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Mail by Definition

Print advertising comes with its own lingo. Do you and your colleagues talk about red tags or PMS colors? What…

Print advertising comes with its own lingo.

Do you and your colleagues talk about red tags or PMS colors? What about 3602s or seeds?

We do.

Understanding the terminology that comes with print advertising will help you communicate more effectively with your mail vendor and better understand what’s happening with your direct mail project.

Let’s dive into Mail by Definition.

The USPS won’t accept any mailing until it is deemed “deliverable.” When we drop mail by checking it in at the USPS facility, we receive what’s known as a 3602. This is the USPS paperwork that verifies the date, count, total weight, mail piece individual weight, category, and type of postage of every “deliverable” mailing.

Backing Up
Backing up in print advertising refers to how two sides of a mail piece are oriented to one another. We instruct our printers how a direct mail piece folds and how the two sides of a piece are oriented to one another before printing. We always orient our designs to see the cover first, not the mail panel.

For example, a 10.5×11 that folds in half vertically will open like a book when looking at the cover; a 10.5×11 that folds in half horizontally will open like a calendar when looking at the cover. This is often referred to as “head-to-head” or “head-to-toe.”

CMYK is the color space that is shorthand for the four colors that combine to create four-color printing. CMYK stands for Cyan, Magenta, Yellow, and Black (K). For more on color spaces, check out what our team of graphic designers had to say here.

Count: Also “Universe”
The count, or universe, is the data file that each piece is mailing to, or the number of pieces needed for a printed handout.

This stands for “dots per inch” and defines the resolution of an image. High-resolution images at 300dpi or greater are needed for quality print advertising. In the world of web and video, we can cleanly use images as low as 72dpi. For printing, though, we need the high resolution to prevent images from appearing pixilated or grainy. For more on resolution and how to take a great photo, please download Part 1 of our photography guide here.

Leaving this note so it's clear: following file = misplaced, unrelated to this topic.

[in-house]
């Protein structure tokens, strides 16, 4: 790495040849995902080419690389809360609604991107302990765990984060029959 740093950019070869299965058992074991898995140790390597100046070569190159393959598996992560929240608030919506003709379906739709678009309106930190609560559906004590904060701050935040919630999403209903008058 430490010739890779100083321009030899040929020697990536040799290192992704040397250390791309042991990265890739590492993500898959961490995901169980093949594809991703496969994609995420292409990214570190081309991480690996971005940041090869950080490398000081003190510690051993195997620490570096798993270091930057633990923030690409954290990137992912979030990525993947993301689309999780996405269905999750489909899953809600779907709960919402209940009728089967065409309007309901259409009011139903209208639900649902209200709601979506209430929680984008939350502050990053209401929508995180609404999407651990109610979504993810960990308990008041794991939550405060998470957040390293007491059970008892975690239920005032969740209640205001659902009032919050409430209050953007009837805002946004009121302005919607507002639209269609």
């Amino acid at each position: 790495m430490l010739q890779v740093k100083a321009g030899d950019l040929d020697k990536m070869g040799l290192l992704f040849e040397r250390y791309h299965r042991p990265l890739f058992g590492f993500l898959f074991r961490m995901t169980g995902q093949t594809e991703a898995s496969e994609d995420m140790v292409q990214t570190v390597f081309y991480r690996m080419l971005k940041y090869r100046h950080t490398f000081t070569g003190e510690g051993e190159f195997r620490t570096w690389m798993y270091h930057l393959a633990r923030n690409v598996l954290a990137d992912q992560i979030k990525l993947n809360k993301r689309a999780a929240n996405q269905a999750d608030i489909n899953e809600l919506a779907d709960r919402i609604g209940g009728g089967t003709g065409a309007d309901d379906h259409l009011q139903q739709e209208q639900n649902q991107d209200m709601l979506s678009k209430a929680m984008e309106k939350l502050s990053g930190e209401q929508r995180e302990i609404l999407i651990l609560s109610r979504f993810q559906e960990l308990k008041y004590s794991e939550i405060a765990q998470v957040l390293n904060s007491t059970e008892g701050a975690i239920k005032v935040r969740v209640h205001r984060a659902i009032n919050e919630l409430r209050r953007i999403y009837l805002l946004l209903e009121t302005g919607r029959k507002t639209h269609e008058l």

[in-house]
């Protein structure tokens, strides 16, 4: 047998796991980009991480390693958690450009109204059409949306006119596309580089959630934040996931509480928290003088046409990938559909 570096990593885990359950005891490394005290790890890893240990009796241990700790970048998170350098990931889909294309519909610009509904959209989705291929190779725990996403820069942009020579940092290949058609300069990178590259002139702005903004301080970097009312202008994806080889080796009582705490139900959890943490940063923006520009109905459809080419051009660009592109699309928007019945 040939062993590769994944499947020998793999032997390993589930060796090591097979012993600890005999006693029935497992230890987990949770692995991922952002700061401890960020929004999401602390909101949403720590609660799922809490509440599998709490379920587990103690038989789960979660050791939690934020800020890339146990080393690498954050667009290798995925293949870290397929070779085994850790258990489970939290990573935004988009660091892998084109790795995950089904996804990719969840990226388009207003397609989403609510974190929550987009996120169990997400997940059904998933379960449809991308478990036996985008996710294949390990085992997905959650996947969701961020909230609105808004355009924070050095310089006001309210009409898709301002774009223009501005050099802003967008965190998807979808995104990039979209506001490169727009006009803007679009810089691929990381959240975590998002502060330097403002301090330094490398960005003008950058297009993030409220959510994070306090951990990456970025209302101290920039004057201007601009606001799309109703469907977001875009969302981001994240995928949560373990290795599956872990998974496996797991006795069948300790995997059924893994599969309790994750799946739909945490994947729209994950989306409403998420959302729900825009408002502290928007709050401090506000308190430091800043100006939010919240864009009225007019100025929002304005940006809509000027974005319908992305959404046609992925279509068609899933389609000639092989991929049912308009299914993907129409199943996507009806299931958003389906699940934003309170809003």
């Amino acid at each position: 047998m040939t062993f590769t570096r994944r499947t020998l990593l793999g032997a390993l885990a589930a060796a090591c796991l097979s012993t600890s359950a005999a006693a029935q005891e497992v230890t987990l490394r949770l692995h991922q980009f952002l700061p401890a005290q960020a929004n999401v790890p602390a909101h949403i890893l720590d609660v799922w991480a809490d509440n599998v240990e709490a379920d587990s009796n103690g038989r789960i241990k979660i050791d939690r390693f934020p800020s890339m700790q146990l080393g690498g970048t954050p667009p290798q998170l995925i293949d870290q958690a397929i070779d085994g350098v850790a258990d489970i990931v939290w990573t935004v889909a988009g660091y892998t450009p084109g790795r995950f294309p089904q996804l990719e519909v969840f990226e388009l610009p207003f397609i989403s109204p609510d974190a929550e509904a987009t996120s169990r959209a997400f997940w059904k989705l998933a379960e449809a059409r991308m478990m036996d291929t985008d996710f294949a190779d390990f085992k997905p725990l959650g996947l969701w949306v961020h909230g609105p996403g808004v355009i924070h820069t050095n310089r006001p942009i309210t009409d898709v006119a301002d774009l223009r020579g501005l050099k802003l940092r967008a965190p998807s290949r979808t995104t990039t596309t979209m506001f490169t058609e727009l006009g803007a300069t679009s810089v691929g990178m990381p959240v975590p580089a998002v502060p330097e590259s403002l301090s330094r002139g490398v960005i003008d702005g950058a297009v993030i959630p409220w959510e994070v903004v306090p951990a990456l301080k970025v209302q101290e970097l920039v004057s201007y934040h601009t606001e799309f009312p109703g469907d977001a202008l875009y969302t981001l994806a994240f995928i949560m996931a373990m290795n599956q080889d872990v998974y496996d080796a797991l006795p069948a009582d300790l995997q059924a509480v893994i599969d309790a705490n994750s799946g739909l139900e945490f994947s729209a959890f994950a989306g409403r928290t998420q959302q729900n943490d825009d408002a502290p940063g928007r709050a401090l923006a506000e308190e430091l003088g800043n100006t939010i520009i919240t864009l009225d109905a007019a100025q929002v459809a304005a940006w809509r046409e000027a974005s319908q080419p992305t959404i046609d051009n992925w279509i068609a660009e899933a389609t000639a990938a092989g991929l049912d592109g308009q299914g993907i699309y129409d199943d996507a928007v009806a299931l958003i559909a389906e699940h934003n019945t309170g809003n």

Drop Date
This is the day we check in our mail at the United States Post Office entry unit that serves the area. The drop date is not the day the mail is delivered; it is the day that we turn it over to the USPS for delivery. We typically see delivery within 2-5 days from when we drop the mail, although some areas of the country will deliver in 1 day while others will take 7-10 days. We routinely include a tracking system (IMB Tracing, Intelligent Mail Bar Code) with our mail to help easily identify where a mail piece is in the USPS system.

Drop Ship
In order to ensure the quickest turnaround, we have the ability to check a mail piece in where we produce it and then ship our mail for the USPS to the post office mail entry unit in the area where the mail is dropping. For example, if we have a client in Cleveland, Ohio, we may print and mailshop the mail in Columbus, Ohio, check it in with the USPS in Columbus, and then put it on a truck for delivery to the USPS in Cleveland. The benefits? Cheaper postage and (usually) faster delivery.

Almost all of our work is mailed using an indicia rather than a live postage stamp. The indicia is the small box in the upper right corner of a mail panel that spells out what kind of postage is being used (i.e. non-profit or presort standard) and by whom.

Mail Panel
This is the area on a mail piece that “flies the package.” It includes the indicia, return address and recipient’s mailing address.

Red Tag
When we mail political direct mail, we affix a Red Tag 57 to the mailing. These red tags alert the USPS to the mailing, tell them that it needs to be treated like first class mail, and ensure the USPS gives it special handling. The red tags signal first class treatment for the cost of bulk rate postage.

These are addresses we add into a data file to ensure specific households receive a direct mail piece. These are sometimes called “salts.” We use “seeds” or “salts” to ensure that no matter how targeted the universe for a mail piece may be, certain individuals are always on the list to receive the mail.

Have questions? Ready to learn more about Majority Strategies print solution?

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